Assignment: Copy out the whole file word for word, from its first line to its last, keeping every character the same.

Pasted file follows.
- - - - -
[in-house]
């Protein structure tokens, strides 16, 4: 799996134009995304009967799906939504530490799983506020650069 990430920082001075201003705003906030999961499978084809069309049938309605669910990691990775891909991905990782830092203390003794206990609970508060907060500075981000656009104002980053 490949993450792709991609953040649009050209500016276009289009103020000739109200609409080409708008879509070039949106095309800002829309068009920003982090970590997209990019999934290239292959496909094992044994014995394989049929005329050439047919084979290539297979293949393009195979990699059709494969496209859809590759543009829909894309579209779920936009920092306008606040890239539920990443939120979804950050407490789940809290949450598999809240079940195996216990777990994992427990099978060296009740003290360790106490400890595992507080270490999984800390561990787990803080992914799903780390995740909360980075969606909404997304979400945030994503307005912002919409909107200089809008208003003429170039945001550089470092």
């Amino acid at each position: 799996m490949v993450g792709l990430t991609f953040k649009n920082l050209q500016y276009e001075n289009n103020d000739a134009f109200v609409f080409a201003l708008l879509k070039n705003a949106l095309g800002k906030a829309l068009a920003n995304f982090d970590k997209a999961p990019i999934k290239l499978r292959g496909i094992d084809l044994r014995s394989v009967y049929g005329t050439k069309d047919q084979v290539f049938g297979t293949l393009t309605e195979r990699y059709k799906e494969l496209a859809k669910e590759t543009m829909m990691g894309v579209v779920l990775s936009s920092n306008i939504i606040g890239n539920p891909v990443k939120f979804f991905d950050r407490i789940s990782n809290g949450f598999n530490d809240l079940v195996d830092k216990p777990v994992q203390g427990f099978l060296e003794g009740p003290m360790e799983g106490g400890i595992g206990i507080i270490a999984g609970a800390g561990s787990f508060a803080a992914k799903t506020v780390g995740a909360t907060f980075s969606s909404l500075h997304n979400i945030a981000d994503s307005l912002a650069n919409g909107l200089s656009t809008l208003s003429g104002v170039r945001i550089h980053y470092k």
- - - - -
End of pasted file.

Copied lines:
[in-house]
């Protein structure tokens, strides 16, 4: 799996134009995304009967799906939504530490799983506020650069 990430920082001075201003705003906030999961499978084809069309049938309605669910990691990775891909991905990782830092203390003794206990609970508060907060500075981000656009104002980053 490949993450792709991609953040649009050209500016276009289009103020000739109200609409080409708008879509070039949106095309800002829309068009920003982090970590997209990019999934290239292959496909094992044994014995394989049929005329050439047919084979290539297979293949393009195979990699059709494969496209859809590759543009829909894309579209779920936009920092306008606040890239539920990443939120979804950050407490789940809290949450598999809240079940195996216990777990994992427990099978060296009740003290360790106490400890595992507080270490999984800390561990787990803080992914799903780390995740909360980075969606909404997304979400945030994503307005912002919409909107200089809008208003003429170039945001550089470092």
């Amino acid at each position: 799996m490949v993450g792709l990430t991609f953040k649009n920082l050209q500016y276009e001075n289009n103020d000739a134009f109200v609409f080409a201003l708008l879509k070039n705003a949106l095309g800002k906030a829309l068009a920003n995304f982090d970590k997209a999961p990019i999934k290239l499978r292959g496909i094992d084809l044994r014995s394989v009967y049929g005329t050439k069309d047919q084979v290539f049938g297979t293949l393009t309605e195979r990699y059709k799906e494969l496209a859809k669910e590759t543009m829909m990691g894309v579209v779920l990775s936009s920092n306008i939504i606040g890239n539920p891909v990443k939120f979804f991905d950050r407490i789940s990782n809290g949450f598999n530490d809240l079940v195996d830092k216990p777990v994992q203390g427990f099978l060296e003794g009740p003290m360790e799983g106490g400890i595992g206990i507080i270490a999984g609970a800390g561990s787990f508060a803080a992914k799903t506020v780390g995740a909360t907060f980075s969606s909404l500075h997304n979400i945030a981000d994503s307005l912002a650069n919409g909107l200089s656009t809008l208003s003429g104002v170039r945001i550089h980053y470092k």